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10 Things You Must Know Before Hiring A Laminate Flooring Installer

Installing your laminate floor is relatively simple compared to other flooring installations, but still requires skill, hard work, and patience. Your installer should have the specialized knowledge and the proper tools and equipment to complete your job expertly and on time.

Buying your flooring separately and contracting directly with a good installer to put it down for you is a very economical way of getting a great new floor. You can save a lot of money doing it this way, but as always, be careful and take the precaution of getting your agreement in writing.

Independent installers often own small companies. They may work for a number of retailers and contractors. You can generally find them in the Yellow Pages, the ad section of your local paper's Home section or online. You can also ask friends for referrals. Try to get estimates from at least two installers - three is even better.

Once the installer is in your home, show him the area to be covered and go over this list. Your installer will appreciate this because he, like most people, wants to do the job right and end up with you as another satisfied customer. He will certainly have questions and suggestions of his own.

  1. First of all, he should use a tape measure, a rolling wheel, or a laser measure to determine the size of the flooring area you want to cover. He should deduct the appropriate amount of square footage for any cabinets in the room, and then add 10% (give or take) to the net square footage to cover cutting waste and discarding any boards that may have minor imperfections. He will usually then diagram the area on paper, making a drawing of your rooms with all the dimensions figured in.
  2. Next, show him a sample of the flooring you are considering. This will help him determine what transition strips, stair nosing, floor vents, quarter round, base board and other accessories you will need to purchase.
  3. It's also important to discuss underlayment with your installer. Decide if you will require a moisture barrier, or heat/cold insulation in addition to sound dampening.
  4. Discuss whether or not it will be necessary to remove the existing flooring before putting down your new one. This may be necessary to achieve a desirable height and condition for meeting a floor in an adjoining room.
  5. He will also check the height of adjoining floors, counter tops, cabinets, etc. to make certain that everything will fit properly after the new floor has been installed. It is essential to have all of your materials at the start of your job in order to get a neatly finished job done on time. We like to say that it is best to start the job right in order to finish it right.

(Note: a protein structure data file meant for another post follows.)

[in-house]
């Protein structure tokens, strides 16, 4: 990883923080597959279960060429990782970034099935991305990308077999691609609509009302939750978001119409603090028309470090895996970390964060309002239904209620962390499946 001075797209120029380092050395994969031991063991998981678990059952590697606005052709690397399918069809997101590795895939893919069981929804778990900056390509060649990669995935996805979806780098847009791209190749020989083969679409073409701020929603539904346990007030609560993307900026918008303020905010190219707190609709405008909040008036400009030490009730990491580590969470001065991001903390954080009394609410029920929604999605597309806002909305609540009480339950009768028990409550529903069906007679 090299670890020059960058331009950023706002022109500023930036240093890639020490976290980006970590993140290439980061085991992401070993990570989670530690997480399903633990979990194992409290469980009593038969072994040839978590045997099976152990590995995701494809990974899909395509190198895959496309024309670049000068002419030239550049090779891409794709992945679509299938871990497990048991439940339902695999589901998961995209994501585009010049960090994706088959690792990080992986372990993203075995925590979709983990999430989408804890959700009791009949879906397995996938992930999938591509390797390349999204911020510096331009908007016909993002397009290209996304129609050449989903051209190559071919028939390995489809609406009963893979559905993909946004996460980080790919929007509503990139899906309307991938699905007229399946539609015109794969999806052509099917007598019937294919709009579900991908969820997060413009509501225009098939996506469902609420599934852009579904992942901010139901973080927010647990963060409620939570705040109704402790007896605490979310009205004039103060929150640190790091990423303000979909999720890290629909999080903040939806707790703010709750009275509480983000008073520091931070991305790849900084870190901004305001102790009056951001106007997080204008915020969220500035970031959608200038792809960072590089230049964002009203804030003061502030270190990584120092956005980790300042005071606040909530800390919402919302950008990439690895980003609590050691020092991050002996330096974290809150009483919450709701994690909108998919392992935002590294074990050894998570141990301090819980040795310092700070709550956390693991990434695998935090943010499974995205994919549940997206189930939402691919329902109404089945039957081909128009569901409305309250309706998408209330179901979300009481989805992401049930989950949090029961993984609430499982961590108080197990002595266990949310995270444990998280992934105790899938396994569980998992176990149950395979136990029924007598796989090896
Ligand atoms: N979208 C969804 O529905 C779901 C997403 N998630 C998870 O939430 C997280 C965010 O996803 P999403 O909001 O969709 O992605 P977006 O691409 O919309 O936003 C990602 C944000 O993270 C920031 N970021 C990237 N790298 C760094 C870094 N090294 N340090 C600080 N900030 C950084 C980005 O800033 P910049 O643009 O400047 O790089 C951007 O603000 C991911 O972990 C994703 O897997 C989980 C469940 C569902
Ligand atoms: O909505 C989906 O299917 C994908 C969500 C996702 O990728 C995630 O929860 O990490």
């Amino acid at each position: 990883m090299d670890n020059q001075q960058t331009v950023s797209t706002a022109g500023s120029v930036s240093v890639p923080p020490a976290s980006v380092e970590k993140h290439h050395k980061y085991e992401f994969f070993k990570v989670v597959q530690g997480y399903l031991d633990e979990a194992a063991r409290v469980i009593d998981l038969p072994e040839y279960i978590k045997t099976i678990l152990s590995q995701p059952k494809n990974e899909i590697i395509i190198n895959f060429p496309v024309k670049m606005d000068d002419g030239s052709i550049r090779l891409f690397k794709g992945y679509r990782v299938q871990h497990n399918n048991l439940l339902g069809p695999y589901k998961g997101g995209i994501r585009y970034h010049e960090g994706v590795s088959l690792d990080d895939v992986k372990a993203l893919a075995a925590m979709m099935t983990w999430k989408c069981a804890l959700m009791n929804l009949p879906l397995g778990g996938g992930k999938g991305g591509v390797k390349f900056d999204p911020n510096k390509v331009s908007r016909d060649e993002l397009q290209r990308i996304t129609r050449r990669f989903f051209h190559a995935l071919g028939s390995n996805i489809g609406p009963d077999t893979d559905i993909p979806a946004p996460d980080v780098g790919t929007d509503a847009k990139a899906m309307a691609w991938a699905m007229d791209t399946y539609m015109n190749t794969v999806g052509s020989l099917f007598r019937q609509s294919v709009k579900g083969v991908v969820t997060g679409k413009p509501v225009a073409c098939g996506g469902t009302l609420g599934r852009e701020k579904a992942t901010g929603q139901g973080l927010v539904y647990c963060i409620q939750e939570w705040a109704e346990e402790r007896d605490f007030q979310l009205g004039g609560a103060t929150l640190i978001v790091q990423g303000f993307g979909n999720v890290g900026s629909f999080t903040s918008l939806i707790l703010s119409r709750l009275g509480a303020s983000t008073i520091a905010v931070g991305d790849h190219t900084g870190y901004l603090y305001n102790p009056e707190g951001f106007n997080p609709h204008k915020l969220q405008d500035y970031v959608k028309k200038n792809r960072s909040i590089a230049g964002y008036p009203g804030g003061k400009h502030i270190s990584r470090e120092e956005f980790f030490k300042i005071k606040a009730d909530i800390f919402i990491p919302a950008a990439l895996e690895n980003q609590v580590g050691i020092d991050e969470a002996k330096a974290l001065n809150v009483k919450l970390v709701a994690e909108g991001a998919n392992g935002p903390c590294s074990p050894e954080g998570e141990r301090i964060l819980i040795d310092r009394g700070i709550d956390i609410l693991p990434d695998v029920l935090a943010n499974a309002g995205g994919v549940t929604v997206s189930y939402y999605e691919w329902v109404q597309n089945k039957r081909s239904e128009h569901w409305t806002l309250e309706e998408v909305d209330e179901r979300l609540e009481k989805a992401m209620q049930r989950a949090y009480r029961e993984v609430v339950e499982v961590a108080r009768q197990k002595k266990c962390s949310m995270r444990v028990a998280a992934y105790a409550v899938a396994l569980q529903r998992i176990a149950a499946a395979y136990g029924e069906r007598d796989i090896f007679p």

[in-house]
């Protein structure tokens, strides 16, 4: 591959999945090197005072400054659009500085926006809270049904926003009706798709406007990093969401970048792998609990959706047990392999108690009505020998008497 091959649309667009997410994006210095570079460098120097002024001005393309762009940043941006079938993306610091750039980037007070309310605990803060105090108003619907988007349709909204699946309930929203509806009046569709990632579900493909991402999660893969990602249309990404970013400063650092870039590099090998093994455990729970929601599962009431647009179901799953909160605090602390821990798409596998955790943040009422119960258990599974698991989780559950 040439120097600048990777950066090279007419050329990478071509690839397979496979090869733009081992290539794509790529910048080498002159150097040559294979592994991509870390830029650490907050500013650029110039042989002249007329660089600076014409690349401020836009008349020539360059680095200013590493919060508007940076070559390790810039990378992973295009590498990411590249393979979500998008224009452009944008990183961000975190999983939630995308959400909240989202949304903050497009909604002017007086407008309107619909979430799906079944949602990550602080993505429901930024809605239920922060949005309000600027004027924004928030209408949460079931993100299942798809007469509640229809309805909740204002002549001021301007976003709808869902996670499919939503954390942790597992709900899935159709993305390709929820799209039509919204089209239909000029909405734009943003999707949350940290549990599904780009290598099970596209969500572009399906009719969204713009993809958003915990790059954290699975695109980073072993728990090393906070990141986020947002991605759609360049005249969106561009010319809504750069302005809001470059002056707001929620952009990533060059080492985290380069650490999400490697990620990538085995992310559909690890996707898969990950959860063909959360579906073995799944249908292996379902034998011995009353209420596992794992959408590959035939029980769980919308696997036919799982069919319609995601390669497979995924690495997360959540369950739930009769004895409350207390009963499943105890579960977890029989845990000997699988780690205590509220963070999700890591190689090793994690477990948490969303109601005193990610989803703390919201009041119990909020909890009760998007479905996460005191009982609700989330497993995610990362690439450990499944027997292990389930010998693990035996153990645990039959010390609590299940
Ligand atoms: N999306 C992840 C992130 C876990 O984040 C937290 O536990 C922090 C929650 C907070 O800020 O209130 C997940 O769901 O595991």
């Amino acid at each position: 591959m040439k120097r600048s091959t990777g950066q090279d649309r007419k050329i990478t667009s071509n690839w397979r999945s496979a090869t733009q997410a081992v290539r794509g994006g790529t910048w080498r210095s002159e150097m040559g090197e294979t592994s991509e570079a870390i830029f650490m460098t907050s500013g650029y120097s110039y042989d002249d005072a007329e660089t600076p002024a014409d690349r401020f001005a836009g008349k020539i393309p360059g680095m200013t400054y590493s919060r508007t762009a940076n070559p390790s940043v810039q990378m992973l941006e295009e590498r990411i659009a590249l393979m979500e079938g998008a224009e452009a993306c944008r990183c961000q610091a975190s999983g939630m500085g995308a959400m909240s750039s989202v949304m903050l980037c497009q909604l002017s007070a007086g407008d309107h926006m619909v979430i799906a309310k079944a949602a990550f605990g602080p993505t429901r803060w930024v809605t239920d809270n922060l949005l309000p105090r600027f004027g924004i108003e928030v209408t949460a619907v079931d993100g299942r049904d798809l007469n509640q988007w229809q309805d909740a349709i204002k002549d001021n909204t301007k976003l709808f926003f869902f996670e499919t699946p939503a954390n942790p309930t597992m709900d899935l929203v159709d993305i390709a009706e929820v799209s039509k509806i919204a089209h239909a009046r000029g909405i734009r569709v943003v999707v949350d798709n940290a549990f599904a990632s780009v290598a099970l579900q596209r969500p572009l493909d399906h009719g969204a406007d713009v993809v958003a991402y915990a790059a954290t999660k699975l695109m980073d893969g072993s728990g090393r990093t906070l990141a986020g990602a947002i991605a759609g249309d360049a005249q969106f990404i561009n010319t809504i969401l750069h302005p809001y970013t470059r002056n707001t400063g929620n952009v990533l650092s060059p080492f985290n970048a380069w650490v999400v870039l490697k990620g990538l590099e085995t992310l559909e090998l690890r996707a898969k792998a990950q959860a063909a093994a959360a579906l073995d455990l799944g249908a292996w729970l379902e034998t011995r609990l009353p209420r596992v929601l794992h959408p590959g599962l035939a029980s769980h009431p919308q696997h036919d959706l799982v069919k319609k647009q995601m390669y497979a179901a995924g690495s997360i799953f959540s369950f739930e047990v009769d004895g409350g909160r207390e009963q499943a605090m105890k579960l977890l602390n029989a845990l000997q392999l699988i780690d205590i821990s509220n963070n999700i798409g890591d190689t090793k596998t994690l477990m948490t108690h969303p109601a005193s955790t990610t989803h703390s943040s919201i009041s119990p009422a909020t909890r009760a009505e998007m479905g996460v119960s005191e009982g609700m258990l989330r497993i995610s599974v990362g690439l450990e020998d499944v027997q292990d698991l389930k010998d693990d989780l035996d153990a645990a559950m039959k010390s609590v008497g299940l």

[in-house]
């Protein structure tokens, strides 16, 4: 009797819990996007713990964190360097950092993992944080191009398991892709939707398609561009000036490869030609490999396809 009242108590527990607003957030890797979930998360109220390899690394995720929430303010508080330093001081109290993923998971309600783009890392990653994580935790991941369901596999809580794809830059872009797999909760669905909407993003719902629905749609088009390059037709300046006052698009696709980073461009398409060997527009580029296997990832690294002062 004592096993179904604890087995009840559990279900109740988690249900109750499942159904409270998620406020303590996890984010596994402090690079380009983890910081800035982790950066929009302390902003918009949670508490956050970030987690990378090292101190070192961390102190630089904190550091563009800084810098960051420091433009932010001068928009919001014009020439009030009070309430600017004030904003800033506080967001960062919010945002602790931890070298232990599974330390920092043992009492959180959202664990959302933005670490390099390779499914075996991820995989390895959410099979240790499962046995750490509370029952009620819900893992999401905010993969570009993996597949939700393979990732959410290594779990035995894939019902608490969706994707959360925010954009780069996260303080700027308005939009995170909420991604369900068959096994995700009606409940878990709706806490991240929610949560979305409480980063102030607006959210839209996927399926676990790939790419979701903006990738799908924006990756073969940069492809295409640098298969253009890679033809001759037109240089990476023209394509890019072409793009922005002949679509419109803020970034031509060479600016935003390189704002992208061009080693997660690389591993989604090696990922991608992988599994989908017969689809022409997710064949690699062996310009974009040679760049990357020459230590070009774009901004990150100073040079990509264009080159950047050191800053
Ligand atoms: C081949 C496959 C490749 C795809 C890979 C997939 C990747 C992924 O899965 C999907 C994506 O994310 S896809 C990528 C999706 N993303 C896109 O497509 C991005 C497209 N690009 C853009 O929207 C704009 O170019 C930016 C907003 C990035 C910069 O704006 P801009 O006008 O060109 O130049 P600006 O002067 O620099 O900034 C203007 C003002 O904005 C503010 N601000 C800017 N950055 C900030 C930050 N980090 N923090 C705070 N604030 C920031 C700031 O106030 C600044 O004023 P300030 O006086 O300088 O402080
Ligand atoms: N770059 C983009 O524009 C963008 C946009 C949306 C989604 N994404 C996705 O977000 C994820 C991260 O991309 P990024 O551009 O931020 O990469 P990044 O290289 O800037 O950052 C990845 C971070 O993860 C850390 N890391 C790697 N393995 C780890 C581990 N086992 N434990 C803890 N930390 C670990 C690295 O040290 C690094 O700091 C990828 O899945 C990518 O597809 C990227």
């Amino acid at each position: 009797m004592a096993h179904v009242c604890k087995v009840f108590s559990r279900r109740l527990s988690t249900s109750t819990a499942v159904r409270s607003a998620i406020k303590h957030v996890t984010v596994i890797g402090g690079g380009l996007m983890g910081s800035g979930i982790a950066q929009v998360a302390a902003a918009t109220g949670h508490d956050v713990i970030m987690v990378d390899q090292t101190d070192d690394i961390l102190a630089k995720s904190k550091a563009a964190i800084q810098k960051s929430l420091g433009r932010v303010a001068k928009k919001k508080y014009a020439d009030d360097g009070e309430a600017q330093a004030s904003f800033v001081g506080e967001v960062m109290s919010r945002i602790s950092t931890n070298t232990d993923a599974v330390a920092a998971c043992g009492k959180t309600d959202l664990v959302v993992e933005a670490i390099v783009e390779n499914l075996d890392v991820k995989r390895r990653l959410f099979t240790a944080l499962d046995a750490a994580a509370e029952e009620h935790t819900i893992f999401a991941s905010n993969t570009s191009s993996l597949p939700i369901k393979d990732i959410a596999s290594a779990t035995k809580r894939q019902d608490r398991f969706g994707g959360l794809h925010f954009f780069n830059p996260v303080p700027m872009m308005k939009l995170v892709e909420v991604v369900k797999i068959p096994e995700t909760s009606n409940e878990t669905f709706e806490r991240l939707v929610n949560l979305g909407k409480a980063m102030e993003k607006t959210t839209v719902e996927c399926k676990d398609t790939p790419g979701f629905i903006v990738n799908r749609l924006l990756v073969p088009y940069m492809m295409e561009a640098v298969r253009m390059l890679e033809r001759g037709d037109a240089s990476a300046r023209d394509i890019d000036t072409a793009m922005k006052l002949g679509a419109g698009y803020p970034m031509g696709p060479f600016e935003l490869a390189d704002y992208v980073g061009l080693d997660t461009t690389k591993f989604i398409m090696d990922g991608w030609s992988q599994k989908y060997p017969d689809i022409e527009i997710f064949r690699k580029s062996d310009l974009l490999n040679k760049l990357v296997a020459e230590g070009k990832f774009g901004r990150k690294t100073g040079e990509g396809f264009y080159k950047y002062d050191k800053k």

6. Ask him to confirm that the conditions of your home are suitable for the flooring you want to install. He may ask to remove a piece of existing floor or go into the basement or crawl space to check the condition of the basic floor.
  7. Ask for an itemization of any additional charges for flooring removal, repair of sub-floor, cutting of doors and other work related to the finished product.
  8. If you are living in the home, discuss where the sawing of boards will occur. Specify if you want him to seal off the rooms with plastic and identify who will be responsible for final clean up.
  9. Set aside a "slush fund" in your floor remodeling budget. If removing the existing flooring, your contractor may discover damaged or faulty subflooring that was not visible during the initial inspection and measure. It's a good idea to have a little extra money set aside for unexpected additional labor costs such as this.
  10. Get the proposal in writing and keep your copy of it in a safe place. It may be a good idea to download a copy of the installation instructions and make that part of your contract. If there is a problem along the way, it is always useful to go back to the written contract. Your contract should include, among other things, the number of square feet you'll need, and a list of any accessories to buy. It should also include his square foot cost of installation and a total dollar amount for the entire job.

Summary

We hope this has been a helpful information in choosing laminate installer.

For more information, feel free to contact us at 1-888-522-5456, email us at info@efloors.com or visit our live chat. You'll meet our experienced flooring specialists who will be happy to answer all your questions.

Please click through and enjoy our website. Efloors.com offers top-quality laminate flooring from several major manufacturers, including Armstrong, Bruce, Mannington, Mohawk, Pergo, Quick-Step, and Shaw.

Because we want you to be a satisfied customer, we also have a lot of useful information to help you learn more about laminate floors:

Should You Buy Laminate Flooring Online?

Choosing Your New Laminate Floor: The Right Product At The Right Price

Pros And cons Of Laminate Flooring

How Much Laminate Flooring Will You Need?

Proper Trims And Moldings For laminate Flooring

What You Need To Know About Underlayment For Your Laminate Flooring

10 Things You Must Know Before Hiring A Laminate Flooring Installer

Your Laminate Floor: Care And Maintenance Has Never Been Easier

Noises And Squeaks In Laminate Flooring